“It’s interesting, as I wrote it so much out of instinct and then you have a room of people picking it apart, but so much of it is about self-sabotage in many respects and the fear of asking someone to love you and ultimately that sense of “is that all there is?”.”
“That’s something that’s always stayed with me, that someone said that in your mid-20s you’ve experienced a bit of life and you just start asking “is this it?”. You’ve had a taste of career, a taste of love, a taste of all those big ideas and you begin to wonder if that’s all that life has to offer.”
“In many respects, I think that all the characters, not just Reagan, are all sort of looking at those similar ideas of self-sabotage, and is that all there is, and all the ways you can get in the way of your own happiness all the time. Which I think is a very human thing and a very normal thing. Well, probably an unhealthy thing, but there’s no shortage of “unhealthiness”.”
We then asked if there had been any notable technical challenges in bringing this production to Metro Arts.
“This production is your classic independent theatre, we have no money. We’re literally building it on the back of everyone’s free time and we’ve got some really wonderful and talented people involved in the production, so I’m always saying to Metro Arts, we’re rich in talent and people, however, we’re not rich in resources.”
“So there are a great many challenges, often about very matter-of-fact things, like where are we going to get the projector, where are we going to get these flats, how are we going to move that. So, you know, incredibly boring things, nothing particularly exciting in terms of artistic vision and such, but in terms of the every day putting on of an independent show they are immensely challenging.”
We rounded off the interview by asking what the future of Reagan Kelly looked like to its creator and what plans he had for his own creative future.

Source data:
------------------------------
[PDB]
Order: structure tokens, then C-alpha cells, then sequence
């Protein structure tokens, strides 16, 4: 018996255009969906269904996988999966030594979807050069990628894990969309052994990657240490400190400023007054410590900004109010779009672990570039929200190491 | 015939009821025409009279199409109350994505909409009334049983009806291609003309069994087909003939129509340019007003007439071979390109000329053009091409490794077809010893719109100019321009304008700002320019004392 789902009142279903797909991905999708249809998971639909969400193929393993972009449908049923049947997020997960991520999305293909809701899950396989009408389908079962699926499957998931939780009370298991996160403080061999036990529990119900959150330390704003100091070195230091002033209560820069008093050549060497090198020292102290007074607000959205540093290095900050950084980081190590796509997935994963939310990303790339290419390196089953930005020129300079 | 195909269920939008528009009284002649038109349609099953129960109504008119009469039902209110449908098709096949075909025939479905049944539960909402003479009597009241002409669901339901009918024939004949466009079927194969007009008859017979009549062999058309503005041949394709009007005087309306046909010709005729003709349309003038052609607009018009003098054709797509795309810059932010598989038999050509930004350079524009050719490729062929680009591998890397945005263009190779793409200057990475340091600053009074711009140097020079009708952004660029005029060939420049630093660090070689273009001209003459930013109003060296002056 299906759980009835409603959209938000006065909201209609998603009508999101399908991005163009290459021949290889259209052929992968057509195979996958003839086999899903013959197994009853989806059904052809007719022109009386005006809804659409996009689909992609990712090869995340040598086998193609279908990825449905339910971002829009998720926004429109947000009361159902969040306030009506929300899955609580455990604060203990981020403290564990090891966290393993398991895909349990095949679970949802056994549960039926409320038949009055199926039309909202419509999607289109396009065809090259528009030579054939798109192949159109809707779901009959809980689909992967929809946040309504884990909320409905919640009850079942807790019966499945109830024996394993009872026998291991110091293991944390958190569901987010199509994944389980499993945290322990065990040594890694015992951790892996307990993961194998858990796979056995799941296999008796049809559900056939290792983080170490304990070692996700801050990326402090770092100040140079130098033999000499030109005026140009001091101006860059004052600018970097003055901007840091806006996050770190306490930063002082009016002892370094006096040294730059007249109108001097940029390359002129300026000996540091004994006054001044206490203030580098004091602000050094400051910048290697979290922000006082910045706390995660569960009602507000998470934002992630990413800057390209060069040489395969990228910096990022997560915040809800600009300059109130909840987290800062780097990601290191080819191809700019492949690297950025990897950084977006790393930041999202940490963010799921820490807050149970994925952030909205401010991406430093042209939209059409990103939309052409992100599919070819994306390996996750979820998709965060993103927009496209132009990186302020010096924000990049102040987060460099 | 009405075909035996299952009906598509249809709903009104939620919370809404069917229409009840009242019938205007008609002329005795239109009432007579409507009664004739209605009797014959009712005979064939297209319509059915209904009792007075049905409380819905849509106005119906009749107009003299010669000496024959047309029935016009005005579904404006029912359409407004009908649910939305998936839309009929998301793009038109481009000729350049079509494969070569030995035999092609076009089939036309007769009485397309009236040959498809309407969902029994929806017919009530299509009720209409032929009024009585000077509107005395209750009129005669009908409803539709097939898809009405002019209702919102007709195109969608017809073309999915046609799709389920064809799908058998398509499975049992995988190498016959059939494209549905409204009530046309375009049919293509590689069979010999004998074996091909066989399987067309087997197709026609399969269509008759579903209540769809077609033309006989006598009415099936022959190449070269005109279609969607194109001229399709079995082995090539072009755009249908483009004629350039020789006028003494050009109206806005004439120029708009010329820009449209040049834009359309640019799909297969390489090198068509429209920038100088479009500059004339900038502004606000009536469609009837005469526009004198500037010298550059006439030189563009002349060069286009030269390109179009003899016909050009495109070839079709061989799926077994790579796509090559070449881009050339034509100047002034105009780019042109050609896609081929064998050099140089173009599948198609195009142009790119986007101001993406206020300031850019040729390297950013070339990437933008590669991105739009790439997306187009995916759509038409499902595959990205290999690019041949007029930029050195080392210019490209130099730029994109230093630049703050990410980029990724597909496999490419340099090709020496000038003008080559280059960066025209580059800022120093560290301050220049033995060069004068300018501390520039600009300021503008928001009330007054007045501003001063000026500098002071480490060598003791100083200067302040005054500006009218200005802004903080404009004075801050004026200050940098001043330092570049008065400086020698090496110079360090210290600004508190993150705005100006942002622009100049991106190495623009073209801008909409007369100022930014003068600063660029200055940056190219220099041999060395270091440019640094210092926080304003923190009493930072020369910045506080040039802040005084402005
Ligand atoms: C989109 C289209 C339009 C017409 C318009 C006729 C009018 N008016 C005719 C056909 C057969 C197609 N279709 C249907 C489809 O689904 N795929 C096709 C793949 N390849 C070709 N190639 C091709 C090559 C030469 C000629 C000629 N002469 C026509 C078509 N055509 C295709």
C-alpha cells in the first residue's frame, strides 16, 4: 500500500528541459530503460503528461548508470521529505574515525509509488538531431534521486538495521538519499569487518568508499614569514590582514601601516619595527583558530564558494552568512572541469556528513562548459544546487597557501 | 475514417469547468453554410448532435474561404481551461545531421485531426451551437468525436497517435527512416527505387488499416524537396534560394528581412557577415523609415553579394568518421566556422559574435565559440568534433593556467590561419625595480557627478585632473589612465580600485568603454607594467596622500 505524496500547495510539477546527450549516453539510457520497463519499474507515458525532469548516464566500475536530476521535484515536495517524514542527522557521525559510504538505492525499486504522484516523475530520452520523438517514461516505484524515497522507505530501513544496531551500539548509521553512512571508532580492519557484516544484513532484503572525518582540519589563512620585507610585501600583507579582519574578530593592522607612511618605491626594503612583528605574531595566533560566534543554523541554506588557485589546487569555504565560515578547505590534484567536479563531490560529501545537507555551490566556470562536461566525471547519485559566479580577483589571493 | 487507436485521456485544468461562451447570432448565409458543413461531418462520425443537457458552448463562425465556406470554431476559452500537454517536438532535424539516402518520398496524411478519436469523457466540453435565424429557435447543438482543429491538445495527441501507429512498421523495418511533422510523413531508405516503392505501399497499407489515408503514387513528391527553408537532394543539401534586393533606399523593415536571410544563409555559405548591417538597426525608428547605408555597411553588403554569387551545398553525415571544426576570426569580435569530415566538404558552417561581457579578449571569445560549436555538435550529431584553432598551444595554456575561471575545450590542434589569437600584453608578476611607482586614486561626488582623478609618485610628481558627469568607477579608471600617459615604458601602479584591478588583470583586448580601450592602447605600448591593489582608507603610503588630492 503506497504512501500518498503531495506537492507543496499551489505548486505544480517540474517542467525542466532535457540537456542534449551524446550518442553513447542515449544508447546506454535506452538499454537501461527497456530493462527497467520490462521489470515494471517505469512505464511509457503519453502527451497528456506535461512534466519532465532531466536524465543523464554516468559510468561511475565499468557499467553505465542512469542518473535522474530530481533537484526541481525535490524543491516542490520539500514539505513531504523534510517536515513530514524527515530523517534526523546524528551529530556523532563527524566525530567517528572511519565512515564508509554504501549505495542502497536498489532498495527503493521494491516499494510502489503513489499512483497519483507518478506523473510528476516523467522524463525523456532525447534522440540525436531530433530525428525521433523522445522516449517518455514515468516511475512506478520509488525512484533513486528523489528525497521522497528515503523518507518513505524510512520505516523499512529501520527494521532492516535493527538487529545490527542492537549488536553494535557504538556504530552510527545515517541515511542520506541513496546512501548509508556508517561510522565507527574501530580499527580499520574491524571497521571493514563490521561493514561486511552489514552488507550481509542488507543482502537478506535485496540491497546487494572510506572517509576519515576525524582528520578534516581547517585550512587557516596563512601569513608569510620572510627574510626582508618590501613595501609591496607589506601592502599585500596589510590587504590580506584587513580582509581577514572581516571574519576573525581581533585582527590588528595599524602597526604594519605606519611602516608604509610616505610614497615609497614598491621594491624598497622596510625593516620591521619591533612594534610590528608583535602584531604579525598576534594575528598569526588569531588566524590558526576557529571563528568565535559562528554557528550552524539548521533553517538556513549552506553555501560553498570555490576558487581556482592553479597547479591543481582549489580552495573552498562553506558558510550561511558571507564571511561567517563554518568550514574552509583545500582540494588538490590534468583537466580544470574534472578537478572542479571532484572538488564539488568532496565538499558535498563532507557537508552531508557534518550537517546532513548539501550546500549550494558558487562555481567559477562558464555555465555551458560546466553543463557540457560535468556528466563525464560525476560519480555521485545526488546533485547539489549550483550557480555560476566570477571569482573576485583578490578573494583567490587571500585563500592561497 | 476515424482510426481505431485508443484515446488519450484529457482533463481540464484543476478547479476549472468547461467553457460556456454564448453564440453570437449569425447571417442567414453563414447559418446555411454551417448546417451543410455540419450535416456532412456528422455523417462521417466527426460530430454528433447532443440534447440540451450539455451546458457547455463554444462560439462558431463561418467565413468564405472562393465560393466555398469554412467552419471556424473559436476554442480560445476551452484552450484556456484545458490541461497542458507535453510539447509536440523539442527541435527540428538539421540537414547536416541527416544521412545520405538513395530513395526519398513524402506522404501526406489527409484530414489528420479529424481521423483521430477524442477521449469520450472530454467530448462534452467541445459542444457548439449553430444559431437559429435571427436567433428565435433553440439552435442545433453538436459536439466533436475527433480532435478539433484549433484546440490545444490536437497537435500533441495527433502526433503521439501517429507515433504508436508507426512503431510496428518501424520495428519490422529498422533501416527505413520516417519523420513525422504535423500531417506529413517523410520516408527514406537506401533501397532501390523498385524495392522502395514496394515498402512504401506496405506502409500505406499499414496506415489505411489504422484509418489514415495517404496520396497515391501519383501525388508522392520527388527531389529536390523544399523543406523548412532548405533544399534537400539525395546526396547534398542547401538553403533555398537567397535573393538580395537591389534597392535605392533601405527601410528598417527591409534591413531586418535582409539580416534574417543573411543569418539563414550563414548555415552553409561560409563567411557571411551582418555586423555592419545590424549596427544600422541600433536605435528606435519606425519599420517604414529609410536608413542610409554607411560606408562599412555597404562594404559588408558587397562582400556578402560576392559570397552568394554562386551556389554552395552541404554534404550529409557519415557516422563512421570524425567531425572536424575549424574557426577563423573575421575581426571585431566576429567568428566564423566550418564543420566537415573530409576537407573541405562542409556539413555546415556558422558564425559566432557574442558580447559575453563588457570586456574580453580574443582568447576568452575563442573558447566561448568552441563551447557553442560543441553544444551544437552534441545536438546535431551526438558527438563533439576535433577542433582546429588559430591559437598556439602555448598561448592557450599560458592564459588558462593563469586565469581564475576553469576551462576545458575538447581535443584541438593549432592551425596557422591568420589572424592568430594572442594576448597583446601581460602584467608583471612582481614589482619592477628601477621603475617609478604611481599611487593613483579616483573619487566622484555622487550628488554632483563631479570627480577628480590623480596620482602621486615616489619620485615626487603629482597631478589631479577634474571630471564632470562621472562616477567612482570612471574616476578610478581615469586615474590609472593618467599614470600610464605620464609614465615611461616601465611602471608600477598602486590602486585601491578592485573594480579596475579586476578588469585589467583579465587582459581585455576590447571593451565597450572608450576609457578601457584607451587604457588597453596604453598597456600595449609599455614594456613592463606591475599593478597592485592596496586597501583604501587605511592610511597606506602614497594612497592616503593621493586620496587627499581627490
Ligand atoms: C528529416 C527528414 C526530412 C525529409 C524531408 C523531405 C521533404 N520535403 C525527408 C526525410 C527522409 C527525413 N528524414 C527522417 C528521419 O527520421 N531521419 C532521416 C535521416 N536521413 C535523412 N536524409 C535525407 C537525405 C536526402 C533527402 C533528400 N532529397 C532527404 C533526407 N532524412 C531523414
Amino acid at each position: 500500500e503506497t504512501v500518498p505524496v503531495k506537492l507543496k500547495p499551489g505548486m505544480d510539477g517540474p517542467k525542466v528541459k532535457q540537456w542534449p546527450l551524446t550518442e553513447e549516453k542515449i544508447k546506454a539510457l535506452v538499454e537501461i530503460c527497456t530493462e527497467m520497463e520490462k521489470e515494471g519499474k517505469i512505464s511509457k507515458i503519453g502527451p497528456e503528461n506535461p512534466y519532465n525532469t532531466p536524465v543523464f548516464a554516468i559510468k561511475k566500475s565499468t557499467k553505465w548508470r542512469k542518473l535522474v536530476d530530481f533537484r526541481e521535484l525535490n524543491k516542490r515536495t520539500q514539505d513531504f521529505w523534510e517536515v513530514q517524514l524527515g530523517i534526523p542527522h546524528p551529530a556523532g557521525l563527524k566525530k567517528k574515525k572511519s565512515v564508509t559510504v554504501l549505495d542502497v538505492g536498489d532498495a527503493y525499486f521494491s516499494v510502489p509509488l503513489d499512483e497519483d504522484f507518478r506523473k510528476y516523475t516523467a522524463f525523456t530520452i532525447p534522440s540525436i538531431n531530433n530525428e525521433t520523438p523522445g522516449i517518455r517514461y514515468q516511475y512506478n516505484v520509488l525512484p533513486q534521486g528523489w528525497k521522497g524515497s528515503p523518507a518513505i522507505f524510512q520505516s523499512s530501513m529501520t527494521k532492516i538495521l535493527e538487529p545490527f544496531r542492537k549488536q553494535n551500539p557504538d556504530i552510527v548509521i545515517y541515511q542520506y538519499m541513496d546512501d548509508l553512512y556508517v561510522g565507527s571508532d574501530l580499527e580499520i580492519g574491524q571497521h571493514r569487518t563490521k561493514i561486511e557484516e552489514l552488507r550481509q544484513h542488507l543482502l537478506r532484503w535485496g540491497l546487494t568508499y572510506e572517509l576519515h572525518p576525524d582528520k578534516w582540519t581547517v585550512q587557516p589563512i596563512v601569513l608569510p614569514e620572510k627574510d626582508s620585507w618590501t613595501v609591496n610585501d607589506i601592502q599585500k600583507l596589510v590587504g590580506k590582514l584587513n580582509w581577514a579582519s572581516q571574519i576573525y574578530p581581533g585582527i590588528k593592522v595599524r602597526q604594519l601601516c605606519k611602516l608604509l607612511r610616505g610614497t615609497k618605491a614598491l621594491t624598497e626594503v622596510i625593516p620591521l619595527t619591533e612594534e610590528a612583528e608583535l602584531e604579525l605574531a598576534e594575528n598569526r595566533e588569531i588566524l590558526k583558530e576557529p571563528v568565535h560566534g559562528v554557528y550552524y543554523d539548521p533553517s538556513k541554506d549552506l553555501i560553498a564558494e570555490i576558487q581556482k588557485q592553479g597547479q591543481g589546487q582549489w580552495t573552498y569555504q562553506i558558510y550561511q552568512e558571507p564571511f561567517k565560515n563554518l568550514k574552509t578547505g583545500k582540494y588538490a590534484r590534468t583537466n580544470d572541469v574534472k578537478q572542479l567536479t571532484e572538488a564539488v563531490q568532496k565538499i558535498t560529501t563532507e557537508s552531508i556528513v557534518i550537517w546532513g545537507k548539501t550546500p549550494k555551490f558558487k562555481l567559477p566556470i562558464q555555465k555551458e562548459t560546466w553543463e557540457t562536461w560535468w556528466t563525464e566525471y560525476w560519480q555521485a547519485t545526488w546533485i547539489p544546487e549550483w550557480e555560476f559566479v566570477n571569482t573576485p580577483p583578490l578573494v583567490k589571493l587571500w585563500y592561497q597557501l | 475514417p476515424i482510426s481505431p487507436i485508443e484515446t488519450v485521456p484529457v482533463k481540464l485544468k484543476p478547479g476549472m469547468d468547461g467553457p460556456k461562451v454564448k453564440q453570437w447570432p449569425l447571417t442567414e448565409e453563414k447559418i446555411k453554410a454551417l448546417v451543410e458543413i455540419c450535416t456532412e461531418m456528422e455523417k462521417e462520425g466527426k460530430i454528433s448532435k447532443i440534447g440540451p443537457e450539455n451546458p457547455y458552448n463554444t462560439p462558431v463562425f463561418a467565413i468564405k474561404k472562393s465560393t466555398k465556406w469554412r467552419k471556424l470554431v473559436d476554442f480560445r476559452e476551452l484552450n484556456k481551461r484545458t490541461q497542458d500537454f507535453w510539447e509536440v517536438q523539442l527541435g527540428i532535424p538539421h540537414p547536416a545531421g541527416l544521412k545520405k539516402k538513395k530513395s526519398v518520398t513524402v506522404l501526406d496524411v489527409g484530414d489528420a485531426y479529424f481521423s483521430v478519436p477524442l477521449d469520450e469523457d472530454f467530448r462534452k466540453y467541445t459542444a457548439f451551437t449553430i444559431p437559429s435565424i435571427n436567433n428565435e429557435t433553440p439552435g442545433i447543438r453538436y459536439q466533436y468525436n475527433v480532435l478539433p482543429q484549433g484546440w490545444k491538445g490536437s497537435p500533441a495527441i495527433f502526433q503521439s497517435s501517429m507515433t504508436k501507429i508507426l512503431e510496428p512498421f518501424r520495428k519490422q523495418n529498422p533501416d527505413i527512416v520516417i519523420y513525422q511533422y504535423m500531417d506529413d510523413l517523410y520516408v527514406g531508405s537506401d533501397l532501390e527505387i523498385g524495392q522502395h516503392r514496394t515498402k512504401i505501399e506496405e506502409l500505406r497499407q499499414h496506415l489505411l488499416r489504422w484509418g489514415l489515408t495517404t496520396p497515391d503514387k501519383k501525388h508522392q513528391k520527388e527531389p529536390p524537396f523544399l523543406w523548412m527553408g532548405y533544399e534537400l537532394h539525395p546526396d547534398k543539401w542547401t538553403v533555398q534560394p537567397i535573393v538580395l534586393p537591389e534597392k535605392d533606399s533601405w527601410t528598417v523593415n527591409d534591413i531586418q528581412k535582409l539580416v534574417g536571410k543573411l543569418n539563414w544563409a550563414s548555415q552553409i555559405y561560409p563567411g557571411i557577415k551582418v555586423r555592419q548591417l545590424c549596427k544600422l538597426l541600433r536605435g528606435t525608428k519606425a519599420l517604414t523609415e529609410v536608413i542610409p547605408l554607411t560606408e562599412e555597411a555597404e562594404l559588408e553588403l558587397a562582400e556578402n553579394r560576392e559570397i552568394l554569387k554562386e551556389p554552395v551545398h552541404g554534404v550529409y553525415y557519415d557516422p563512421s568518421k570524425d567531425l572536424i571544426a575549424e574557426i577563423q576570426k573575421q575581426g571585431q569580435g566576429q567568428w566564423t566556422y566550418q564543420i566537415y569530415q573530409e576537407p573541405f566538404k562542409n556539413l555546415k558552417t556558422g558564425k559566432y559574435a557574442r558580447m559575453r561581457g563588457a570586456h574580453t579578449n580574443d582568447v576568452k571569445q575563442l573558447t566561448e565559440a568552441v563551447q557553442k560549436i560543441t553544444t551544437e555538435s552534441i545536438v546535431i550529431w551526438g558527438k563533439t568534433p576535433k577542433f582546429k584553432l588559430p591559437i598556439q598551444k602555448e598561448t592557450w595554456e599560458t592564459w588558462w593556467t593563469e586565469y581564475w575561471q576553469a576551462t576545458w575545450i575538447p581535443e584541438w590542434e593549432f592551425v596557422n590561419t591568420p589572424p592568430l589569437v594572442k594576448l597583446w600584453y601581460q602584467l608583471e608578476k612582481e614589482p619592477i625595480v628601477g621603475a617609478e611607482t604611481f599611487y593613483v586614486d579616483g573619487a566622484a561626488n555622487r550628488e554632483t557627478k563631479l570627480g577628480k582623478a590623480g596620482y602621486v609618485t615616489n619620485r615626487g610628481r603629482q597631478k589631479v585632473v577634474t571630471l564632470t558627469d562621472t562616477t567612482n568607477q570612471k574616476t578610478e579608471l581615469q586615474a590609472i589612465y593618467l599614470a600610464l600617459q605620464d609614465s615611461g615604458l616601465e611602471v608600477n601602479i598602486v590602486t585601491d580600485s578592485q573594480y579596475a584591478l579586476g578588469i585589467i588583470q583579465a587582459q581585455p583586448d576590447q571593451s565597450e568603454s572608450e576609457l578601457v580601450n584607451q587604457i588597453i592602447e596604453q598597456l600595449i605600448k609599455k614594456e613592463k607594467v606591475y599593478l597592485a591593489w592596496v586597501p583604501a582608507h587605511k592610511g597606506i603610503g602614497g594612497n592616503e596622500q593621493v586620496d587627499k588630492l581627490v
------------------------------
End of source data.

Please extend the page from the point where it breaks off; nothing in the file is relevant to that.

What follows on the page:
“I was quite happy to put Reagan away because I wrote some plays and had some success down in Sydney on some other projects, so I was quite happy to put it to rest. But it felt like unfinished business, because the show in many respects was so well received down in Sydney I wondered if wanted to risk doing it again, like do I want to f*ck up the legacy?”
“But then I thought, well of course I do, because even if it doesn’t work it felt like a kind of duty to present it in Brisbane, and that audiences at least have the opportunity to see it.”
“In terms of other projects, I’m currently doing a Masters by research on a scholarship at UQ, so I’ll be writing another play later in the year, and I’ve got heaps of shows on at the moment.”
“I’ve got one on at NIDA directed by Kate Champion, called Meat Eaters, I’ve got a show done by ATYP called Follow Me Home being presented at Riverside Theatre soon, and a short play opening in Melbourne around the same time which is being presented independently.”
“So, I’ve got no shortage of things on, so in terms of Reagan, this just feels like the end of the journey. At the end of the day I am proud of it, and want it to be sort of given away, so it can exist in other people’s memories now. I’m done with it after this.”
With a chuckle, he added.
“Unless someone wants to give me a lot of money, then sure, I’ll keep going.”
As usual, we asked if the artist had any inspiring words, only this time we were treated to an answer that humorously mirrored the mind of a creative writer.
“No. I’m sorry I don’t. I’m just going to say no. It sounds more sort of enigmatic. And I want that published.”
With a final titter, he clarified before we finished.
“I have no inspiring words for you.”
What: Reagan Kelly by Lewis Treston
Where: Sue Benner Theatre, Metro Arts
109 Edward St, Brisbane City, Queensland 4000
When: Wed 20 March – 30 March 2019
How Much: $25 – $32